On top of that, before all of these changes can be made, the F-35’s core processor, memory unit, and panoramic cockpit display system must be revamped. The Defense Department is calling this effort Technology Refresh 3 (TR-3), and it essentially seeks to upgrade the jet’s current computing system, TR-2, with one more capable of handling all of the new hardware and software that will be integrated under Block 4. 

Glowing cockpit instrumentation of a Lockheed Martin F-35 Lightning II stealth fighter. Credit: Photo by In Pictures Ltd./Corbis via Getty Images

In all, Block 4 will introduce dozens of new upgrades for the F-35 that combine to make a far more capable and sustainable aircraft than what is flying today, and now we know the AN/APG-85 will be a critical component of this evolution, too.

Lockheed Martin and the Defense Department actually just finalized a massive deal worth $30 billion to begin delivering upgraded F-35s. Under the contract, Lockheed Martin will be manufacturing up to 389 modernized fighter jets for the U.S. military and international customers consisting of 145 Lot 15 F-35s and 127 Lot 16 jets with the option for 126 Lot 17s to be delivered to Finland, Belgium, and Poland. According to Lockheed Martin, the aircraft from all three batches will come equipped with the TR-3 hardware upgrade, but the full Block 4 package (for lack of a better term) won’t hit until Lot 17, or at least that’s the goal.

Two F-35 Lightning IIs bank after receiving fuel over the Midwest Sept. 19, 2019. Credit: U.S. Air Force photo/Master Sgt. Ben Mota

As for what the AN/APG-85 will bring to the table over its predecessor, we just don’t know. But there have been significant advances in AESA technology since the F-35 was designed. A Gallium Nitride (GaN)-based system is very likely to be a major facet of this improvement, which could drastically increase the F-35’s radar range and resolution. The radar’s ability to support more dynamic electronic warfare tactics would probably also be a key factor. Beyond these glaring probabilities, we can only imagine that a radar enhancement that demanded a new designation will have some pretty incredible tricks up its sleeve.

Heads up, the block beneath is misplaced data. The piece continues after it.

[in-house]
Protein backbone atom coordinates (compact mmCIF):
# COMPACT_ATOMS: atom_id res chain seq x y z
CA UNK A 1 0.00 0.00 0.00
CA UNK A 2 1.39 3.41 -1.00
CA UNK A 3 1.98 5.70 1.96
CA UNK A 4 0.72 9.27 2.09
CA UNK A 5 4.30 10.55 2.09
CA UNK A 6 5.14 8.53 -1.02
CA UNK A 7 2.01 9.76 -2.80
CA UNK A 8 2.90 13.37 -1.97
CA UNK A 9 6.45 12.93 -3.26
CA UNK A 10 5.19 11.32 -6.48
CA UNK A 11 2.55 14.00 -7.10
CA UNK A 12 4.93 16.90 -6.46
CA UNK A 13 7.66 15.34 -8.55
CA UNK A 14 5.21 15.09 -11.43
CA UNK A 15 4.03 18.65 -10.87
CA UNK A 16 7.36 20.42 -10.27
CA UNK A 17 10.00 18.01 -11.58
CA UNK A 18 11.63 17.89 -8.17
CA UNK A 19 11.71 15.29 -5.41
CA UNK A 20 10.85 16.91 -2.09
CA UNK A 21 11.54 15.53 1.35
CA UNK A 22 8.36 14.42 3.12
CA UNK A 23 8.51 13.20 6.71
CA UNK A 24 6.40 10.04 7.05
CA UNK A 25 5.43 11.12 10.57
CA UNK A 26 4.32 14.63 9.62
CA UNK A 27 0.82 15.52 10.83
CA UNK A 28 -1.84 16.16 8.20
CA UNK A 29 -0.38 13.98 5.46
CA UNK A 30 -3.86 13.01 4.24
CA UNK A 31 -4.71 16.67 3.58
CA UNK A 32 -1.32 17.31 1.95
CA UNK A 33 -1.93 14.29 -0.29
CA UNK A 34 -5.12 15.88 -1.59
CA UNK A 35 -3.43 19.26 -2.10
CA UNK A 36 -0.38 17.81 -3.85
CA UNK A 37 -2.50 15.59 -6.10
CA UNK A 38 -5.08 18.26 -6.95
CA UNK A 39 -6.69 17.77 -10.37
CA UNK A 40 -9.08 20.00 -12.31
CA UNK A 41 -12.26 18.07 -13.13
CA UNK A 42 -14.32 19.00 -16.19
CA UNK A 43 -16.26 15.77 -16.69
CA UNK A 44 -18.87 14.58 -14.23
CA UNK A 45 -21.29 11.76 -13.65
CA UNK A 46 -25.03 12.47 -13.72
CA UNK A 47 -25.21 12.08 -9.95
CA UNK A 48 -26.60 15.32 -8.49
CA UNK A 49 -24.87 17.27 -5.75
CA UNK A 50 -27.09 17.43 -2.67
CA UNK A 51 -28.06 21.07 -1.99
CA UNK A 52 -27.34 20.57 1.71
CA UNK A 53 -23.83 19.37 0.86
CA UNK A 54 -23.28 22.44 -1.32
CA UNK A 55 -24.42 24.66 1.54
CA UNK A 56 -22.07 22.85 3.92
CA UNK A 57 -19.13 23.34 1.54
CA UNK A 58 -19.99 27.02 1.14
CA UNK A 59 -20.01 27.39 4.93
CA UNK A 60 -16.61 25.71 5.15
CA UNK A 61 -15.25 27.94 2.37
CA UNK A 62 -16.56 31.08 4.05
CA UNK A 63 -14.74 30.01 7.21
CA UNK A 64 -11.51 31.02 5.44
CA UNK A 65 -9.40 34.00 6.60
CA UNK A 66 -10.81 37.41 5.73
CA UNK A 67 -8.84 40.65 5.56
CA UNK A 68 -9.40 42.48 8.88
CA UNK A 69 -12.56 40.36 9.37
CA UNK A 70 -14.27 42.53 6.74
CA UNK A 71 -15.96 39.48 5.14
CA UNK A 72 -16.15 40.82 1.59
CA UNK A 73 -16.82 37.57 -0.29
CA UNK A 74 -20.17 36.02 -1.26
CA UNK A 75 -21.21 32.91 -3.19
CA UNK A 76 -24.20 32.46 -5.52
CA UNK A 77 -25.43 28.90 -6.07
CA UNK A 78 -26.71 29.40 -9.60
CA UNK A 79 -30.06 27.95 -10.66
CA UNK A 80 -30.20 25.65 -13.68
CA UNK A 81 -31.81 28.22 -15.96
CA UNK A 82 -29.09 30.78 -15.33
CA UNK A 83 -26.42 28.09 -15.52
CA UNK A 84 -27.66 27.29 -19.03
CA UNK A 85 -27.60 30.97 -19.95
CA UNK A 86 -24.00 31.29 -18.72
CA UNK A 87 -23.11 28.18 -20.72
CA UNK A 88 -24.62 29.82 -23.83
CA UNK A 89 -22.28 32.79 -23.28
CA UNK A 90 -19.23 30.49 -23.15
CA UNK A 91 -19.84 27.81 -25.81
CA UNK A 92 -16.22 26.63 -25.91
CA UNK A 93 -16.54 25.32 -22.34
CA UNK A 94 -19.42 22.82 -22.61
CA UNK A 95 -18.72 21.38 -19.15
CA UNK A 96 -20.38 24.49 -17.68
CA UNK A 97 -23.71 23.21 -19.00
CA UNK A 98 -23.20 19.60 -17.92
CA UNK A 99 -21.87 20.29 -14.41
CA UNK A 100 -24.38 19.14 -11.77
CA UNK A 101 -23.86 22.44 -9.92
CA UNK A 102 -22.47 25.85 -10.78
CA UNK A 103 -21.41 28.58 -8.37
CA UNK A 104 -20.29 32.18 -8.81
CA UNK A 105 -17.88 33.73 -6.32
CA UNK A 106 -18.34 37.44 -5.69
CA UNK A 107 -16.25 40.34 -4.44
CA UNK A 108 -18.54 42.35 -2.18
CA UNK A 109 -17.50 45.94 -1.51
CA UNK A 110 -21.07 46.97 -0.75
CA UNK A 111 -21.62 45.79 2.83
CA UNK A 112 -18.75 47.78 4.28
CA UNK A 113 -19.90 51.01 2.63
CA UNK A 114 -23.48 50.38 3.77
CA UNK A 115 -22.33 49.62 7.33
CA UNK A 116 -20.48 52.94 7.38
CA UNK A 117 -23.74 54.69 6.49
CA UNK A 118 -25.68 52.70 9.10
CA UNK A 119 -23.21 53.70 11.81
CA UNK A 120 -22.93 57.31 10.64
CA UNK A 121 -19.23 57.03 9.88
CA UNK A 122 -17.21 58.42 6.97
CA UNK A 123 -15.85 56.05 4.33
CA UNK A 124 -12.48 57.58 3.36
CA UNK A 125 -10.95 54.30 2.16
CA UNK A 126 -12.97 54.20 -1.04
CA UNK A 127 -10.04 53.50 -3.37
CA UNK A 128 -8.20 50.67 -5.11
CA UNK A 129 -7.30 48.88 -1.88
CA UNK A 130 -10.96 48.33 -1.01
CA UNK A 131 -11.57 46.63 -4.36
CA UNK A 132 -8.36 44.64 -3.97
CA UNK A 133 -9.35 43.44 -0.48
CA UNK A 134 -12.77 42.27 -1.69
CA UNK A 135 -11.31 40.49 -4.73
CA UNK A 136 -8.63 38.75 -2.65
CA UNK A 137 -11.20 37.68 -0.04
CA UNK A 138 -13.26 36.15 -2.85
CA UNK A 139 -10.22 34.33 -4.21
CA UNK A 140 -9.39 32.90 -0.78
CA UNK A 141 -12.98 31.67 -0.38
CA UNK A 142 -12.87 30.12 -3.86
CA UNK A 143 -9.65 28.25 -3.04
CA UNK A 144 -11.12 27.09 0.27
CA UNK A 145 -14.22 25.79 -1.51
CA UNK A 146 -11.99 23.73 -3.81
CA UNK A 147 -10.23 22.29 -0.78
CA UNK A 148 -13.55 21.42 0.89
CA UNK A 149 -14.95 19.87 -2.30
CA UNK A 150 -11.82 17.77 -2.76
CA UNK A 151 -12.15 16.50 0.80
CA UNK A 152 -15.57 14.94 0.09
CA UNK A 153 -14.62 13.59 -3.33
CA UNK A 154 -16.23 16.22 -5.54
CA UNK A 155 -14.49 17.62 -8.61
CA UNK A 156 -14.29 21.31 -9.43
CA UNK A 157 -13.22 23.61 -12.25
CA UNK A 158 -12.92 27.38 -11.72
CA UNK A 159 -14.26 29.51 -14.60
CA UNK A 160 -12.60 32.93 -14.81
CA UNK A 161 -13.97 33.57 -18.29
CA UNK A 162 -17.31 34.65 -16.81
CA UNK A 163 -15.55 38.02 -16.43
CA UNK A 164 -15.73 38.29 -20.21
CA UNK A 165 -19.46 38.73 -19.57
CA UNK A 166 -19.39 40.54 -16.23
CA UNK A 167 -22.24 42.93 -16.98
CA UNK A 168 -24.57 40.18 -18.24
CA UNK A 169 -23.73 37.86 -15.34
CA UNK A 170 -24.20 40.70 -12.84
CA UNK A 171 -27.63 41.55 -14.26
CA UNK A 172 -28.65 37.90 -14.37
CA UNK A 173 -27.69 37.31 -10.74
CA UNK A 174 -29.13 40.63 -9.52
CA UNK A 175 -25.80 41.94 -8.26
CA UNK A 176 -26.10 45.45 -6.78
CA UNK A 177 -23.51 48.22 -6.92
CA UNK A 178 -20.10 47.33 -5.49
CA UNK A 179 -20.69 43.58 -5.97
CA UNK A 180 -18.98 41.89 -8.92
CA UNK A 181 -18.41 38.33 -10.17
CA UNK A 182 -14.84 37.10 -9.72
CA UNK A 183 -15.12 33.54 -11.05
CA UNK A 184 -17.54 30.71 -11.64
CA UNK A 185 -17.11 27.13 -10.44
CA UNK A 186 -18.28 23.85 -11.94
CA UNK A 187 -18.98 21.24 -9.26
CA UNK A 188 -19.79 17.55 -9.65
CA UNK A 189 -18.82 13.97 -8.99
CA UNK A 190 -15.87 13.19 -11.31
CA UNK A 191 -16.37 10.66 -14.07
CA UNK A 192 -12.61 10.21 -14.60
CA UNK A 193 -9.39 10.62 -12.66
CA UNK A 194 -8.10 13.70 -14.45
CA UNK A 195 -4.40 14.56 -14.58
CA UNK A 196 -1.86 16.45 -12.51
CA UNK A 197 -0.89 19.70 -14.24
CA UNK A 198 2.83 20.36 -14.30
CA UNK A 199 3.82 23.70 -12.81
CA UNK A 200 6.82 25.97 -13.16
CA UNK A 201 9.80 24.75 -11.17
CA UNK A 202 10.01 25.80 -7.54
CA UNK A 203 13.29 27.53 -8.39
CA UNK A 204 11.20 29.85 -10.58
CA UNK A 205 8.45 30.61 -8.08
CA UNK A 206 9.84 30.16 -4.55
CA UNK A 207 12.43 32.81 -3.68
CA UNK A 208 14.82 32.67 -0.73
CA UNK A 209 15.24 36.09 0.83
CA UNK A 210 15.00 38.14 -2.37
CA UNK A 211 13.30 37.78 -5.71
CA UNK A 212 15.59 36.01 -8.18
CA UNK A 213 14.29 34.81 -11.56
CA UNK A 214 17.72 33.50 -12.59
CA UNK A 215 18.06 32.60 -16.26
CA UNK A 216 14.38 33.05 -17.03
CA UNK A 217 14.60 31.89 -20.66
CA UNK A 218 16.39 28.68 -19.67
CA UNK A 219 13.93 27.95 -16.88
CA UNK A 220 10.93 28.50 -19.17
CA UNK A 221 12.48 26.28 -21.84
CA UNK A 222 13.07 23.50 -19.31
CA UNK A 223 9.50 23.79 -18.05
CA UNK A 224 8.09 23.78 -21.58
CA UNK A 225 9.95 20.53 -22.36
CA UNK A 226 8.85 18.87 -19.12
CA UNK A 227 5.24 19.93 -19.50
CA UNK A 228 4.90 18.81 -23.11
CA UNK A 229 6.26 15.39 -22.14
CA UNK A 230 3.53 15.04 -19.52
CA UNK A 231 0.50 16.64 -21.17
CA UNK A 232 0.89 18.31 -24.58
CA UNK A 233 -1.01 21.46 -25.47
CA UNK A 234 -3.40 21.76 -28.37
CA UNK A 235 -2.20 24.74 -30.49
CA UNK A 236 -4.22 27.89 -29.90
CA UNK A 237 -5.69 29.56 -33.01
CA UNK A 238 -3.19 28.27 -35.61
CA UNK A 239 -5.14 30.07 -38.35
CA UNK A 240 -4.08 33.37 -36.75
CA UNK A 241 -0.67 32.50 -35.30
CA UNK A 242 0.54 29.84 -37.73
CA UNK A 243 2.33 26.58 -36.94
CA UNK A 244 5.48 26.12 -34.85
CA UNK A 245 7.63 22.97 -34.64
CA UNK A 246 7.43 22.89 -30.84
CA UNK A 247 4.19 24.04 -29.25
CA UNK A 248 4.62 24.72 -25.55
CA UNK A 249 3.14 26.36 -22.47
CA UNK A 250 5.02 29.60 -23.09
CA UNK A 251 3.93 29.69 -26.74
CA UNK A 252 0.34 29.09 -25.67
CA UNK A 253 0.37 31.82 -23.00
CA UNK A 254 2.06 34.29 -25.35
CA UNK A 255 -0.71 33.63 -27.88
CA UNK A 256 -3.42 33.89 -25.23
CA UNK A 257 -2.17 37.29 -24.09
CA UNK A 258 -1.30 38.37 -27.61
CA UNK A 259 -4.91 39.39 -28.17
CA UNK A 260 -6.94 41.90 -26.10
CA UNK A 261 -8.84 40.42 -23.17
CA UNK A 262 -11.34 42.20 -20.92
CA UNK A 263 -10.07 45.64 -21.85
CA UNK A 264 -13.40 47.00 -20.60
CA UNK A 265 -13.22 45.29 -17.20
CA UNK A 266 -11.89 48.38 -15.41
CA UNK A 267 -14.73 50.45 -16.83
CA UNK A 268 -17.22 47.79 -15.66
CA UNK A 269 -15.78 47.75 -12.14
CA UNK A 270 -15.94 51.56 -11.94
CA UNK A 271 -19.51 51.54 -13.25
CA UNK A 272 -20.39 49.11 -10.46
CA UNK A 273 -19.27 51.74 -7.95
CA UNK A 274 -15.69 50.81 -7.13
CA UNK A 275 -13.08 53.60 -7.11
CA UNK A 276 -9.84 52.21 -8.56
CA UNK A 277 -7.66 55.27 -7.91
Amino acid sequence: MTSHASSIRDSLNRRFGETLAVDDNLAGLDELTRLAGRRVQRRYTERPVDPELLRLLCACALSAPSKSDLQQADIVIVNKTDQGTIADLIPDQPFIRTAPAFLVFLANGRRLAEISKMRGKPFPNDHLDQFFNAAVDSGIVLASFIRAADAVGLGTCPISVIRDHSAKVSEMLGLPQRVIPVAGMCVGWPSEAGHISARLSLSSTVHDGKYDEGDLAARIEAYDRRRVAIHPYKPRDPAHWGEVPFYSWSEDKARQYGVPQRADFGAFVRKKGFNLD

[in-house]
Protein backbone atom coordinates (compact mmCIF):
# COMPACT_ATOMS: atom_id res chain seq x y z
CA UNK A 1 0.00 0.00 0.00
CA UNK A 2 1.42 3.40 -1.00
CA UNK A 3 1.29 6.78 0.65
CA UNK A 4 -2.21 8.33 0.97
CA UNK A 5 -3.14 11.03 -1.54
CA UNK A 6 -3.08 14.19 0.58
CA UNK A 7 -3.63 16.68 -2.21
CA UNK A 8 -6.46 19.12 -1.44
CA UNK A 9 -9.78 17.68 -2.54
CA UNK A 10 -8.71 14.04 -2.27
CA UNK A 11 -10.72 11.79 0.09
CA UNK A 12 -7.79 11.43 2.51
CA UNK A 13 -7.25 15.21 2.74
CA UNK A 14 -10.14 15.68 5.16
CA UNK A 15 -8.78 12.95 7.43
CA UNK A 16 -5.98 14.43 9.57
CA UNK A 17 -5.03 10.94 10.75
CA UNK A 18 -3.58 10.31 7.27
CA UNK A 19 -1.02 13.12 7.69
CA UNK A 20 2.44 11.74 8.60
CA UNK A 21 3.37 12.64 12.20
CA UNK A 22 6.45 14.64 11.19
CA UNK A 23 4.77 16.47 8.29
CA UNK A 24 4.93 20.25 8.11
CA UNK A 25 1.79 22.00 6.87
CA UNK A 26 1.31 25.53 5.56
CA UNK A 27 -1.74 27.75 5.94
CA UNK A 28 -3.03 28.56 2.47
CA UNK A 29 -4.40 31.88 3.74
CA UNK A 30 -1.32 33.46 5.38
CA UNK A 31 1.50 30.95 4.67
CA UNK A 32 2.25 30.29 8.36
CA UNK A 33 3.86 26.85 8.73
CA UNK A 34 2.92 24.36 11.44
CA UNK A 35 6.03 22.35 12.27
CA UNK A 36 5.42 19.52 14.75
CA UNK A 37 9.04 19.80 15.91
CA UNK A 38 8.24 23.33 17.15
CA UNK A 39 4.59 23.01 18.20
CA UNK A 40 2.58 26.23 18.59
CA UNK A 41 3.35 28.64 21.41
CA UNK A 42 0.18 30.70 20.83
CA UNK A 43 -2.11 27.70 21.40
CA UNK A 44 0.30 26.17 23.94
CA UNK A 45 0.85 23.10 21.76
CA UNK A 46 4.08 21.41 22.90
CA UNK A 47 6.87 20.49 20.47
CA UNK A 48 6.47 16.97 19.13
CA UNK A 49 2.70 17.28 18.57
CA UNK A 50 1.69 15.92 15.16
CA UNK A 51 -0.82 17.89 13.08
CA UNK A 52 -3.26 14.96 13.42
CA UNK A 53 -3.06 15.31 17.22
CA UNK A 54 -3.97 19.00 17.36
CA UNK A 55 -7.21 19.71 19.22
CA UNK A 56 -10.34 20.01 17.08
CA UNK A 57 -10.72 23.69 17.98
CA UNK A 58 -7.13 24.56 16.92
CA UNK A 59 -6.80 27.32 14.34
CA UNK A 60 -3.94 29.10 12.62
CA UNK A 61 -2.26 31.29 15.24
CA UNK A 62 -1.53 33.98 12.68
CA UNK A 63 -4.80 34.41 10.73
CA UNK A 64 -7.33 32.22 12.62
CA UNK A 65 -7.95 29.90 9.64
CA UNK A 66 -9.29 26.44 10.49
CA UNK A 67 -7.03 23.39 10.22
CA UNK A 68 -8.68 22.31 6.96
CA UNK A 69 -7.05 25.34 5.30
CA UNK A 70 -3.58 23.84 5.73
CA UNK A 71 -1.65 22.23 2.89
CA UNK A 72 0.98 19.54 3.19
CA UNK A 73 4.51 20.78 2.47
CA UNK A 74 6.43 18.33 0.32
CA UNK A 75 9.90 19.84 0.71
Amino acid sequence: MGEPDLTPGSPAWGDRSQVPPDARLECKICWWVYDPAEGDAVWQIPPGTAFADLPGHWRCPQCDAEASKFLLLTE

As it stands, the AN/APG-85 is just one of the many moving parts that make up the ongoing F-35 facelift, and it will be interesting to see how it integrates with the fleet now that we know the capability is real. It will be some time until then, as it seems the radar will be rolled out on the same timeline as Block 4, which is currently slated to wrap in 2029 after multiple delays, but The War Zone will certainly be keeping an eye out for developments in the meantime. 

Update Jan. 11, 12:43 p.m. EST —

Northrop Grumman has officially announced that the company will be developing the new AN/APG-85 AESA radar for the F-35 Lightning II. As mentioned in this article, Northrop Grumman already makes the stealth jet’s current radar, the AN/APG-81.

“The AN/APG-85 is an advanced multifunction sensor that will be compatible with all variants of the F-35 aircraft and will be capable of defeating current and projected adversarial air and surface threats,” read the Northrop Grumman press release published Jan. 11. “The development and integration of APG-85 will incorporate some of the latest technologies available and help ensure air superiority. This advanced sensor will provide unparalleled battlespace situational awareness that translates into platform lethality, effectiveness, and survivability.”

Northrop Grumman told The War Zone that additional information beyond what has been included in the release will not be disseminated at this time.

Contact the author: Emma@thewarzone.com